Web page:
I think it was helpful in the sense that a lot of these characters that were sources didn’t know about the stuff that was happening with the other sources and characters. You were that thing, besides Le Roux, that tied all of them together.

That was another reason. That happened so much that I would be trying to interview someone and they would be asking me questions about the other people or the other side of it. Even people in law enforcement who had been tracking it for a long time didn’t know some of the things I knew. I felt like that was an additional reason to put myself in there to sort of show that I was also weirdly serving that role.

In your reporting you scoured thousands of reports and documents, trying to piece together who Le Roux really was. But you also traveled to places as far as the Philippines and Israel. Maybe this is a silly question, but how much pressure did you feel to come back from those trips having uncovered more? If answers were easy to find in those places he probably wouldn’t have been getting away with his crimes in the first place.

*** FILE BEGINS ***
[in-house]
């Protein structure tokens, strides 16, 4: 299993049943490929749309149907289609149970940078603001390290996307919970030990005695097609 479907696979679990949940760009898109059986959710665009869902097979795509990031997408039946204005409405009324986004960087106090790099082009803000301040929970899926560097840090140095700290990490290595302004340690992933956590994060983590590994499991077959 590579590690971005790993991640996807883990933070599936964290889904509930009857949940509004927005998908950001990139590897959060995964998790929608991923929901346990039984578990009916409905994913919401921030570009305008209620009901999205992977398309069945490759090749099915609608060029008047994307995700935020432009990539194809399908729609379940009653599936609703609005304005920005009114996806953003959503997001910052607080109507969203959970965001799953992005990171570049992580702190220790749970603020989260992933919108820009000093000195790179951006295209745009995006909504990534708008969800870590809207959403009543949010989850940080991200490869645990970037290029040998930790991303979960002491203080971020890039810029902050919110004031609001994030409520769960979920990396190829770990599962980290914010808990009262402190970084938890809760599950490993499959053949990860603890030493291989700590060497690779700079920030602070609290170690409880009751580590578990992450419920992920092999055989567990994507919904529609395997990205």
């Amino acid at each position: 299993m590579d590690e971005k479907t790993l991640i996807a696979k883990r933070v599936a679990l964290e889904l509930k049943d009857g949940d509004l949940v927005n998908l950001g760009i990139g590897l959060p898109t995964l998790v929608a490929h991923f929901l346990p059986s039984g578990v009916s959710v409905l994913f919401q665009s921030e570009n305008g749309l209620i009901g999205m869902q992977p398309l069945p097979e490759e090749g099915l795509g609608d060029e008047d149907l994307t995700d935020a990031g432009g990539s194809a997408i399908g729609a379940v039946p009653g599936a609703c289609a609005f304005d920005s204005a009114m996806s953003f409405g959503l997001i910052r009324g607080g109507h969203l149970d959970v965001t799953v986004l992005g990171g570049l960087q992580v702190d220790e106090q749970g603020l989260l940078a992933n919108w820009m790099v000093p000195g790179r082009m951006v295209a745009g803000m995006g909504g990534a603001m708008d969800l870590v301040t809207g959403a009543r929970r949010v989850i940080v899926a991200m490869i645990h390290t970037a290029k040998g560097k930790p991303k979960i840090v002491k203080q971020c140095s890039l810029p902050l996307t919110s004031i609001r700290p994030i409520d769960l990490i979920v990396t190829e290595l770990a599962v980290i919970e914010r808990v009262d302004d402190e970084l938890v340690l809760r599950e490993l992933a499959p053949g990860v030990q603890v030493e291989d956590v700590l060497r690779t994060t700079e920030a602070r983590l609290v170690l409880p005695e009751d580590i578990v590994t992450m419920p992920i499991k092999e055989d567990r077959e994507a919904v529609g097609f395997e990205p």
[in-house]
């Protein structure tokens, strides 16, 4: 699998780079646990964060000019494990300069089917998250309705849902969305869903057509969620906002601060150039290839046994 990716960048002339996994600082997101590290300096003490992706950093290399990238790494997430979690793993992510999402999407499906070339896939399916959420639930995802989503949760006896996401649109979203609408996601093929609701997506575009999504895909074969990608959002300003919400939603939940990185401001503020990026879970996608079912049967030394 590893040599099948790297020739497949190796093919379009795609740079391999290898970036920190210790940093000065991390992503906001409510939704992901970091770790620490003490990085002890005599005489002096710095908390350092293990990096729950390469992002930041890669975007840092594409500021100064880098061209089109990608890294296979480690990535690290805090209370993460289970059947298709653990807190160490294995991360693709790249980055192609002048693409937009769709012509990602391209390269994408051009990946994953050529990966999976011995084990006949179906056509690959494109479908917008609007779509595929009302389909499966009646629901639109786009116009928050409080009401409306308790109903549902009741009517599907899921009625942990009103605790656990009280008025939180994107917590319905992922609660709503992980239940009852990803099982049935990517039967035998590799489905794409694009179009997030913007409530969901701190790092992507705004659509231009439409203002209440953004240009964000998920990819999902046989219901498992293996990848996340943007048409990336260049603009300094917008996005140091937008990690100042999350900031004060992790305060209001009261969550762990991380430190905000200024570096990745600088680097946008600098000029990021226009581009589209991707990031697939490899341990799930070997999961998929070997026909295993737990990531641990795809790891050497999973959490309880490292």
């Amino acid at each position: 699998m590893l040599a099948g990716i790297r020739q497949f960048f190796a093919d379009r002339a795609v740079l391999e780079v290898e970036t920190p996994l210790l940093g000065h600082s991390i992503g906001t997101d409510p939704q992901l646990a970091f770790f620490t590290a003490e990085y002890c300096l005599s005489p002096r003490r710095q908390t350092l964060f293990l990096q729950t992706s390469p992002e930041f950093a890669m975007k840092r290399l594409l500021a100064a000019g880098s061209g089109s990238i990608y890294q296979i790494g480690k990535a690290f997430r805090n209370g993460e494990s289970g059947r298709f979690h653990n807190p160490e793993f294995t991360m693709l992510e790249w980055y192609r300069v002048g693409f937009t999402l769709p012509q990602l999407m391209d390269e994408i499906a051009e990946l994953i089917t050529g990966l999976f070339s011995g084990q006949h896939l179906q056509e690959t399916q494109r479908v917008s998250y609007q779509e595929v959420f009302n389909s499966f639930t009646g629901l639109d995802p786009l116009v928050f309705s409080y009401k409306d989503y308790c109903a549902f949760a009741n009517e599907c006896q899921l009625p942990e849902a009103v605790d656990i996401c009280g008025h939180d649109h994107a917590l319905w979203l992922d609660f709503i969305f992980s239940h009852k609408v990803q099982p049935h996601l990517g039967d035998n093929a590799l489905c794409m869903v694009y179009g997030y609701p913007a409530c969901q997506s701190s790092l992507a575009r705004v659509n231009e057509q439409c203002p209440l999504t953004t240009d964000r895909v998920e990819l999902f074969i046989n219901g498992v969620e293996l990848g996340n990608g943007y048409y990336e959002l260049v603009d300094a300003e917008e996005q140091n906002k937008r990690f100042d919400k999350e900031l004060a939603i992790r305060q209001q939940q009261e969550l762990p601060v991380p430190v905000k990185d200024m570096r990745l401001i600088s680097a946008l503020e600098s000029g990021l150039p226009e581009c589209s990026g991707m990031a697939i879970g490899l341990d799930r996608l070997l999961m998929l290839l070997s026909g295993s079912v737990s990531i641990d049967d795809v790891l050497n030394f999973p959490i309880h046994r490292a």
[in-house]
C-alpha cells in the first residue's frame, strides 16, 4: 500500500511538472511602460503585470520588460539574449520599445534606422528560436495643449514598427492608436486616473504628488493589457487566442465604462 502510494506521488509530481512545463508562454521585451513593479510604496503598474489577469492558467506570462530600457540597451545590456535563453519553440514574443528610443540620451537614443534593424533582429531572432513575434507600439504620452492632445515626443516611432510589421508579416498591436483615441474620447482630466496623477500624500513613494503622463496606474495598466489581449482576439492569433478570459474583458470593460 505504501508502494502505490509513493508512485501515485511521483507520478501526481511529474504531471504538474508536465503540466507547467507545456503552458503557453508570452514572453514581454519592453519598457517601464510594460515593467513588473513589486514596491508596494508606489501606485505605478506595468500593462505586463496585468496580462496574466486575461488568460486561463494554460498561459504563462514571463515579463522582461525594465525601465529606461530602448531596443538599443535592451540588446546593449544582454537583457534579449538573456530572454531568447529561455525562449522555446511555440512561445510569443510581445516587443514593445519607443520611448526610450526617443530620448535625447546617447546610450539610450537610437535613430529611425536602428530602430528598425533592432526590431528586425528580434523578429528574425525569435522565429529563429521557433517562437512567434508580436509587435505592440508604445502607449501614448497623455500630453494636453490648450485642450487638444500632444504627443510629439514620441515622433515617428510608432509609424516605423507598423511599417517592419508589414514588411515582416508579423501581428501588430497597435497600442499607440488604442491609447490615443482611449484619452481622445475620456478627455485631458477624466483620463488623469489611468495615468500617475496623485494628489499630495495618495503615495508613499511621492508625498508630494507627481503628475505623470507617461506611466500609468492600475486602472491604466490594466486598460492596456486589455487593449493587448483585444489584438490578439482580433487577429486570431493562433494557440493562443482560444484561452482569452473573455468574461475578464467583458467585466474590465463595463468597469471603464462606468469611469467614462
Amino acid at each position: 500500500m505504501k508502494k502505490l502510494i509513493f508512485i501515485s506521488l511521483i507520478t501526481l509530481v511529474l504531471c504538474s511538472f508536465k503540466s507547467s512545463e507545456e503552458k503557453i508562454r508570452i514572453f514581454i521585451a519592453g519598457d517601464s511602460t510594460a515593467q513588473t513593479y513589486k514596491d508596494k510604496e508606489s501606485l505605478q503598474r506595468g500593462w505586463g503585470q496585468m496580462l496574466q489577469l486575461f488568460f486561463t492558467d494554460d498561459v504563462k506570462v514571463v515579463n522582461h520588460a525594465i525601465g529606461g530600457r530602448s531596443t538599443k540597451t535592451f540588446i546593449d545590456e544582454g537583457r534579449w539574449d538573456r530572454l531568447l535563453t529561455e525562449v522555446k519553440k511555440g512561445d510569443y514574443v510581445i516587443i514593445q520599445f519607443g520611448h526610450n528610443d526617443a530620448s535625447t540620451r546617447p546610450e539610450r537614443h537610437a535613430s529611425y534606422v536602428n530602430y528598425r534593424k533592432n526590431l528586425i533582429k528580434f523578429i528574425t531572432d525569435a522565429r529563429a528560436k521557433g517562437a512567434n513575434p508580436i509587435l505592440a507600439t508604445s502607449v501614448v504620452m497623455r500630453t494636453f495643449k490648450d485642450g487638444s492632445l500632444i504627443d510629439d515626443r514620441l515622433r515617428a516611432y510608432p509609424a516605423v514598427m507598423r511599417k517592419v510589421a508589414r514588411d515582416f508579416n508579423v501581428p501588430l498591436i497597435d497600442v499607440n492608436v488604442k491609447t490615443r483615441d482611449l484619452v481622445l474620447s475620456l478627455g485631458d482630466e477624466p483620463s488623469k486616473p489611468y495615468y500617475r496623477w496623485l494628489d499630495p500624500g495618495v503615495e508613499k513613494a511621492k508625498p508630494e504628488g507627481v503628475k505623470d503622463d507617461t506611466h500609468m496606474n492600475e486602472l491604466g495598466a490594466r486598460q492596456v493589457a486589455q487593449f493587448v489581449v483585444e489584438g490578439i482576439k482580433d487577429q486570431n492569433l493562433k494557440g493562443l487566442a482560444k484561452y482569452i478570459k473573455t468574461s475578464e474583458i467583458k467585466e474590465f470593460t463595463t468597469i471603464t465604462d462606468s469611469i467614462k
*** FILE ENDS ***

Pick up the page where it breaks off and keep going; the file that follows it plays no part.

Yeah, there was certainly that sense of pressure that I would generally put on myself on any reporting trip, especially if I’m funding it, which was the case here. So there is a feeling that I have, and that I think most reporters have, of If I’m here for two or three weeks I have to get as much as possible and stack up these interviews. Also you have to leave yourself open to the possibility that one interview leads to an unexpected interview. I tried to be as organized as possible.

The pressure mounts when you have a family. It’s an even bigger deal to leave for an extended period of time. You think Okay, If I’m going to be here I need to make the most of every possible minute in Hong Kong or wherever. This is not half-vacation. When I was younger and single I would tack on extra days and hang out, but this was not that.